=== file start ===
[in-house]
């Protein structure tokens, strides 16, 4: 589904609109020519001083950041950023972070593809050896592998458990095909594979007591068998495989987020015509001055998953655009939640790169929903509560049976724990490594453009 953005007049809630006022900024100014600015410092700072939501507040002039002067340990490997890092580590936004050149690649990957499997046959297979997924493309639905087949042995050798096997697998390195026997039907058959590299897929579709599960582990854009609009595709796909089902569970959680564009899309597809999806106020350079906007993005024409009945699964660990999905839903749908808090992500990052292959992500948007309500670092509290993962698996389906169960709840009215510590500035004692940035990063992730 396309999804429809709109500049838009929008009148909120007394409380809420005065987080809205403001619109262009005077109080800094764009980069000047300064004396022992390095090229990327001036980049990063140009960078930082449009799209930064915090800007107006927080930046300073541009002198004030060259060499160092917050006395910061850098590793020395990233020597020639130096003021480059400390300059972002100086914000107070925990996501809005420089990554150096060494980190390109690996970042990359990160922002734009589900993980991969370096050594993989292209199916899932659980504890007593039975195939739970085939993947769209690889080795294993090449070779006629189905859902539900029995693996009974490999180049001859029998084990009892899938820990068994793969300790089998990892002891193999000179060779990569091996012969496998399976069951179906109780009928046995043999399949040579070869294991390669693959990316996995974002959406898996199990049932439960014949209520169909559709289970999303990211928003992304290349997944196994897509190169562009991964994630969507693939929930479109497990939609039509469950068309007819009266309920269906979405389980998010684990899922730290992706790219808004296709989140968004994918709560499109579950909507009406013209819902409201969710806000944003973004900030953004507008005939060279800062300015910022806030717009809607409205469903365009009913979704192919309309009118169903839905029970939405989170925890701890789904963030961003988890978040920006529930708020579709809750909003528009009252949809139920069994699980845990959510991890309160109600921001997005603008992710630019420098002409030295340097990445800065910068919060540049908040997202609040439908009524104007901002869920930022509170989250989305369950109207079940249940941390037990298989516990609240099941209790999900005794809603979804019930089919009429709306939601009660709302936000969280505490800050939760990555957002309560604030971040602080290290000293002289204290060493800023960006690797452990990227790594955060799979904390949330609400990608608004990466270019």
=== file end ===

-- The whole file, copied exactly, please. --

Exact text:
[in-house]
């Protein structure tokens, strides 16, 4: 589904609109020519001083950041950023972070593809050896592998458990095909594979007591068998495989987020015509001055998953655009939640790169929903509560049976724990490594453009 953005007049809630006022900024100014600015410092700072939501507040002039002067340990490997890092580590936004050149690649990957499997046959297979997924493309639905087949042995050798096997697998390195026997039907058959590299897929579709599960582990854009609009595709796909089902569970959680564009899309597809999806106020350079906007993005024409009945699964660990999905839903749908808090992500990052292959992500948007309500670092509290993962698996389906169960709840009215510590500035004692940035990063992730 396309999804429809709109500049838009929008009148909120007394409380809420005065987080809205403001619109262009005077109080800094764009980069000047300064004396022992390095090229990327001036980049990063140009960078930082449009799209930064915090800007107006927080930046300073541009002198004030060259060499160092917050006395910061850098590793020395990233020597020639130096003021480059400390300059972002100086914000107070925990996501809005420089990554150096060494980190390109690996970042990359990160922002734009589900993980991969370096050594993989292209199916899932659980504890007593039975195939739970085939993947769209690889080795294993090449070779006629189905859902539900029995693996009974490999180049001859029998084990009892899938820990068994793969300790089998990892002891193999000179060779990569091996012969496998399976069951179906109780009928046995043999399949040579070869294991390669693959990316996995974002959406898996199990049932439960014949209520169909559709289970999303990211928003992304290349997944196994897509190169562009991964994630969507693939929930479109497990939609039509469950068309007819009266309920269906979405389980998010684990899922730290992706790219808004296709989140968004994918709560499109579950909507009406013209819902409201969710806000944003973004900030953004507008005939060279800062300015910022806030717009809607409205469903365009009913979704192919309309009118169903839905029970939405989170925890701890789904963030961003988890978040920006529930708020579709809750909003528009009252949809139920069994699980845990959510991890309160109600921001997005603008992710630019420098002409030295340097990445800065910068919060540049908040997202609040439908009524104007901002869920930022509170989250989305369950109207079940249940941390037990298989516990609240099941209790999900005794809603979804019930089919009429709306939601009660709302936000969280505490800050939760990555957002309560604030971040602080290290000293002289204290060493800023960006690797452990990227790594955060799979904390949330609400990608608004990466270019």